Comment: What Dred Scott says about SCOTUS’s abortion ruling

The difference between then and now? Today’s Supreme Court is allowed far greater influence than before.

By Rachel Shelden / Special To The Washington Post

Since Politico’s bombshell revelation on May 2 of a leaked draft opinion by Justice Samuel Alito in Dobbs v. Jackson Women’s Health Organization, media outlets around the country have been scrambling to contextualize what seems like an unprecedented moment for the Supreme Court.

The leak arrived in a highly charged political atmosphere, and if the court issues the same opinion in a few weeks, Dobbs would affect the many thousands of people who seek abortions each year. As a result, both proponents and opponents of legal abortion have summoned another landmark case for comparison: Dred Scott v. Sandford (1857), which held that Black Americans could not be citizens of the United States, and that Congress could not legislate on the issue of slavery in the federal territories.

It’s true that Dred Scott mirrors our current moment in several ways. During the lead up to that decision, members of the press published leaks about the justices’ negotiations over the outcome. Members of the court were also keenly aware of their decision’s impact on the electoral landscape. But those pointing to the similarities between the two cases are missing a pivotal difference; one that truly sets Dobbs apart from Dred Scott. Today, the court has far more power to shape American life than it did in the 19th century.

While the Supreme Court has always maintained a degree of secrecy, leaking is not unprecedented. Nineteenth-century justices were notoriously loose-lipped with both reporters and other elite politicians. Lawyers who argued regularly before the court, members of Congress and executive officials often knew outcomes before the court announced an opinion.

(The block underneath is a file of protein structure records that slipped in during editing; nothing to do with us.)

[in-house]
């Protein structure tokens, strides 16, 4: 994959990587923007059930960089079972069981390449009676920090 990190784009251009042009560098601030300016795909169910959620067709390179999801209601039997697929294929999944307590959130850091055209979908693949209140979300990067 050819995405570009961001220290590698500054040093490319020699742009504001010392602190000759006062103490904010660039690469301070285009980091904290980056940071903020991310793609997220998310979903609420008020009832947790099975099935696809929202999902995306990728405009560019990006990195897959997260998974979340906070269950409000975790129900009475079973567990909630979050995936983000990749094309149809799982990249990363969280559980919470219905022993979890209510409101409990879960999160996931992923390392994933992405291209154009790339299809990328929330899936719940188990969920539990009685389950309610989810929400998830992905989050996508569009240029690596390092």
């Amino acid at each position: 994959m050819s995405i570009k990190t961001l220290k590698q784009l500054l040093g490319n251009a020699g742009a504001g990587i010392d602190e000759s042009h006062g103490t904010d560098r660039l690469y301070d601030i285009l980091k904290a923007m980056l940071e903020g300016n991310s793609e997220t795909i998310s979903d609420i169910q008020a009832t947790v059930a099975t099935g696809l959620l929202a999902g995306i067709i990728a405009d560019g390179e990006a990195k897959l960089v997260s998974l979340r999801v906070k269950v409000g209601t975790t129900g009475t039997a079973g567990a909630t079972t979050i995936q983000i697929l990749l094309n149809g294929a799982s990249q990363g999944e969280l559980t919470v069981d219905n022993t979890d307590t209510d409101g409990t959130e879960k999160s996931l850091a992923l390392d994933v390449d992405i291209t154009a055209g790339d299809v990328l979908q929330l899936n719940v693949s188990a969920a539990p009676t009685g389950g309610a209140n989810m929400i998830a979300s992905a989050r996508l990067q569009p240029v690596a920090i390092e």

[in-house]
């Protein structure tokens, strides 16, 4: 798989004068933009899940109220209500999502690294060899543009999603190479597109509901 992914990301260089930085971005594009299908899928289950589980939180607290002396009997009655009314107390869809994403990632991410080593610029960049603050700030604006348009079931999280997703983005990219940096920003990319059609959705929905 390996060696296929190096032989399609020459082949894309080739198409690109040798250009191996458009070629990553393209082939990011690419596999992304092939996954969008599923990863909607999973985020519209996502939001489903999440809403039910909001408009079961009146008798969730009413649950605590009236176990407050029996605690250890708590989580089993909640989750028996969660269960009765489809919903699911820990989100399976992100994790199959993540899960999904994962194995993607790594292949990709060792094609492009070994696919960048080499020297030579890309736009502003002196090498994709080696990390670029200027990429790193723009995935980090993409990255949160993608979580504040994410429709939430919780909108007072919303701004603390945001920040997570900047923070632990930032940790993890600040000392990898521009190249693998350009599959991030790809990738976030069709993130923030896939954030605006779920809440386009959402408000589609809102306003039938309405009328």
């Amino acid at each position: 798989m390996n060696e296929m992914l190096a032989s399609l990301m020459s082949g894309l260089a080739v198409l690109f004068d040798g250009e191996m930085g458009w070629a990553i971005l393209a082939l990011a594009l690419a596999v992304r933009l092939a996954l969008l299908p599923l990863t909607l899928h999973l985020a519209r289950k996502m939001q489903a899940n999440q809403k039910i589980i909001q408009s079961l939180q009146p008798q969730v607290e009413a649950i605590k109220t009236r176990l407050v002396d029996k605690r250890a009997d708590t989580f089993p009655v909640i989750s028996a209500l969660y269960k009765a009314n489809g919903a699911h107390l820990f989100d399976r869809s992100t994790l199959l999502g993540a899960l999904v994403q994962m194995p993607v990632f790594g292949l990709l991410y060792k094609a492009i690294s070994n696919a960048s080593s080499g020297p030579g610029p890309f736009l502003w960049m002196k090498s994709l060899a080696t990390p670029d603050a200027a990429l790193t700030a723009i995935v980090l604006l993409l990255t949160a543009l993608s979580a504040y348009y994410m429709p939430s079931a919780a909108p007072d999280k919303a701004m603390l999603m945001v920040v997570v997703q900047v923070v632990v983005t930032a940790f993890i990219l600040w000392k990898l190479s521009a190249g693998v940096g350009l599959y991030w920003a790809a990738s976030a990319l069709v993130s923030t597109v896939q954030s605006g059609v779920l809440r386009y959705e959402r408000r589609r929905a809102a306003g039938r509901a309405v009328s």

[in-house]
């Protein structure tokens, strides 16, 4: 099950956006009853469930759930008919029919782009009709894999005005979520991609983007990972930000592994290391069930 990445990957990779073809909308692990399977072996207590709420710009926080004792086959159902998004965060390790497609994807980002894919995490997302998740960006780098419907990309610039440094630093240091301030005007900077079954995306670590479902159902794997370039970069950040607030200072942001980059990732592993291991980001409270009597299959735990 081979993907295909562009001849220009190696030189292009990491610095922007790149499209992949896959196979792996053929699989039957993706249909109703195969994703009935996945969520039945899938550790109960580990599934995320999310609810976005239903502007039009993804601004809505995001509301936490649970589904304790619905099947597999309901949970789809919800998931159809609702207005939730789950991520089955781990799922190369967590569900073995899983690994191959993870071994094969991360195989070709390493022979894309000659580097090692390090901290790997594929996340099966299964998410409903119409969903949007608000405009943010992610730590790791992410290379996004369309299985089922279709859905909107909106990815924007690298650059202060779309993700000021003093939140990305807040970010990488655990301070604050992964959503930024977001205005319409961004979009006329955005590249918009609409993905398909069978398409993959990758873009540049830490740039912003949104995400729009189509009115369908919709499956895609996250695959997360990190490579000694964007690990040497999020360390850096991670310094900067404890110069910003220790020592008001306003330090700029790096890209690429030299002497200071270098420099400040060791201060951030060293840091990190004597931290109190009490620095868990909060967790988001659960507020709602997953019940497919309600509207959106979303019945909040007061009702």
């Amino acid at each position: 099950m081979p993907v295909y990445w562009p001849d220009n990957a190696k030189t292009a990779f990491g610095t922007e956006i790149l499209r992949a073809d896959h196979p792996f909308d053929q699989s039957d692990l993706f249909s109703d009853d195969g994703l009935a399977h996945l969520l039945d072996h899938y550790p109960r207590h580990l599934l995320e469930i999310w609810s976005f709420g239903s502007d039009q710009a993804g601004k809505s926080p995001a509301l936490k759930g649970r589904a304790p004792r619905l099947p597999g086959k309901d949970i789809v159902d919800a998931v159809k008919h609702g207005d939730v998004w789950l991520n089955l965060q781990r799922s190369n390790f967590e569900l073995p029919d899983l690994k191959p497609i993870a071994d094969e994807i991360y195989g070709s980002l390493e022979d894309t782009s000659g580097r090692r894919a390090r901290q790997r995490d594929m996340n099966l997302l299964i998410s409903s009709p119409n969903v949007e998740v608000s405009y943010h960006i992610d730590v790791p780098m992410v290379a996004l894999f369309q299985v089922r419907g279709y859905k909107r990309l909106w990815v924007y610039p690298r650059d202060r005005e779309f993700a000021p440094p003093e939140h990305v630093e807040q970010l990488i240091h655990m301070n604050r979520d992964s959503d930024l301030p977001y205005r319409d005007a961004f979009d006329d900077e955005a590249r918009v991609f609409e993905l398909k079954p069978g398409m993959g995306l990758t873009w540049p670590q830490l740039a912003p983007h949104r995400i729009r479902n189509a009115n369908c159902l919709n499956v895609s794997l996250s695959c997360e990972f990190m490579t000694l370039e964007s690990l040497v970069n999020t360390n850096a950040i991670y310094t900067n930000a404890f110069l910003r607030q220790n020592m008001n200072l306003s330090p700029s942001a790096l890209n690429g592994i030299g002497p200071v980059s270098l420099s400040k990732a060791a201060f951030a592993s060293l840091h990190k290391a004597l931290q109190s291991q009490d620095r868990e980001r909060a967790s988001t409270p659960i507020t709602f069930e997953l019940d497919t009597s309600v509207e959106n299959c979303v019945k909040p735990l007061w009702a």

The Dred Scott deliberations and decision were emblematic of this environment. The closest parallel between the Dobbs leak and Dred Scott came in the spring of 1856, right after the court first heard the case. In both February and April, the New York Tribune published almost daily accounts of the justices’ discussions in conference; the leaker was probably anti-slavery Justice John McLean, who had close ties to one of the paper’s editors, James S. Pike, and who fervently disagreed with the majority.

The leaks are one reason Dred Scott has sprung to mind in the wake of Monday’s news. But some have also pointed to the partisan nature of the decision. After the 1856 election, the case was reargued, and the incoming president, James Buchanan, corresponded with two of the justices about the potential outcome; one even asked Buchanan to influence the views of another member of the court. When the justices finally issued their decision, Chief Justice Roger B. Taney purposely delivered the opinion only two days after Buchanan’s inauguration, during which the new president — knowing what was coming — had impressed upon the country the importance of accepting the court’s pronouncements.

The interaction between Buchanan and the justices during these deliberations would be considered wildly inappropriate in 2022. Americans in the 19th century, however, accepted that partisan concerns influenced the justices. Few expressed qualms about describing a justice by his partisan allegiances — Democrat, Republican or otherwise — particularly as they overwhelmingly joined the bench from political offices. Americans also knew that a change in partisan personnel on the court would result in a change in outcomes. After their victory in 1860, Republicans were intent on adding members of their own party to the court, with the express purpose of overturning decisions like Dred Scott.